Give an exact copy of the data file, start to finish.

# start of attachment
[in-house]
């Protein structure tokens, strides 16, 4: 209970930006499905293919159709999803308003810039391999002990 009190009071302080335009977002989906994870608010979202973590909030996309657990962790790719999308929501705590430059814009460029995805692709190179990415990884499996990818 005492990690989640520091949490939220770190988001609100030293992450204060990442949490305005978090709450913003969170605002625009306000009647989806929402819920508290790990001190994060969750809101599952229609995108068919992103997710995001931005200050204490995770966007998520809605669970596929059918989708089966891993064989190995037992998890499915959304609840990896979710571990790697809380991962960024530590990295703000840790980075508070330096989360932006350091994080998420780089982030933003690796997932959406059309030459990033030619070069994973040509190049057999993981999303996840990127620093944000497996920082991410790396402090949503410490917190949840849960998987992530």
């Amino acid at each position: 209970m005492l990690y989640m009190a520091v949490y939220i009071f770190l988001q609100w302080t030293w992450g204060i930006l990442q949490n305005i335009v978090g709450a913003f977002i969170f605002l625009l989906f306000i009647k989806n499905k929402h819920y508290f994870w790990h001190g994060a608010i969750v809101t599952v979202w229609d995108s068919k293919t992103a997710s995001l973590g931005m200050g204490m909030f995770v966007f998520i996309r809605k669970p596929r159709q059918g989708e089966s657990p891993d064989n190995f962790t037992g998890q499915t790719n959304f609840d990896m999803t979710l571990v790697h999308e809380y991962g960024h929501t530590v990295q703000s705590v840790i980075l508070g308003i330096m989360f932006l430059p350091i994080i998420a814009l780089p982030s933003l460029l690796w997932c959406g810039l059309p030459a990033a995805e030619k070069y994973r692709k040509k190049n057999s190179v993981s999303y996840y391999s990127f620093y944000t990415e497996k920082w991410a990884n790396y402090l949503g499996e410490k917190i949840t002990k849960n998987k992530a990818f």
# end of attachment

[in-house]
């Protein structure tokens, strides 16, 4: 209970930006499905293919159709999803308003810039391999002990 009190009071302080335009977002989906994870608010979202973590909030996309657990962790790719999308929501705590430059814009460029995805692709190179990415990884499996990818 005492990690989640520091949490939220770190988001609100030293992450204060990442949490305005978090709450913003969170605002625009306000009647989806929402819920508290790990001190994060969750809101599952229609995108068919992103997710995001931005200050204490995770966007998520809605669970596929059918989708089966891993064989190995037992998890499915959304609840990896979710571990790697809380991962960024530590990295703000840790980075508070330096989360932006350091994080998420780089982030933003690796997932959406059309030459990033030619070069994973040509190049057999993981999303996840990127620093944000497996920082991410790396402090949503410490917190949840849960998987992530």
């Amino acid at each position: 209970m005492l990690y989640m009190a520091v949490y939220i009071f770190l988001q609100w302080t030293w992450g204060i930006l990442q949490n305005i335009v978090g709450a913003f977002i969170f605002l625009l989906f306000i009647k989806n499905k929402h819920y508290f994870w790990h001190g994060a608010i969750v809101t599952v979202w229609d995108s068919k293919t992103a997710s995001l973590g931005m200050g204490m909030f995770v966007f998520i996309r809605k669970p596929r159709q059918g989708e089966s657990p891993d064989n190995f962790t037992g998890q499915t790719n959304f609840d990896m999803t979710l571990v790697h999308e809380y991962g960024h929501t530590v990295q703000s705590v840790i980075l508070g308003i330096m989360f932006l430059p350091i994080i998420a814009l780089p982030s933003l460029l690796w997932c959406g810039l059309p030459a990033a995805e030619k070069y994973r692709k040509k190049n057999s190179v993981s999303y996840y391999s990127f620093y944000t990415e497996k920082w991410a990884n790396y402090l949503g499996e410490k917190i949840t002990k849960n998987k992530a990818f």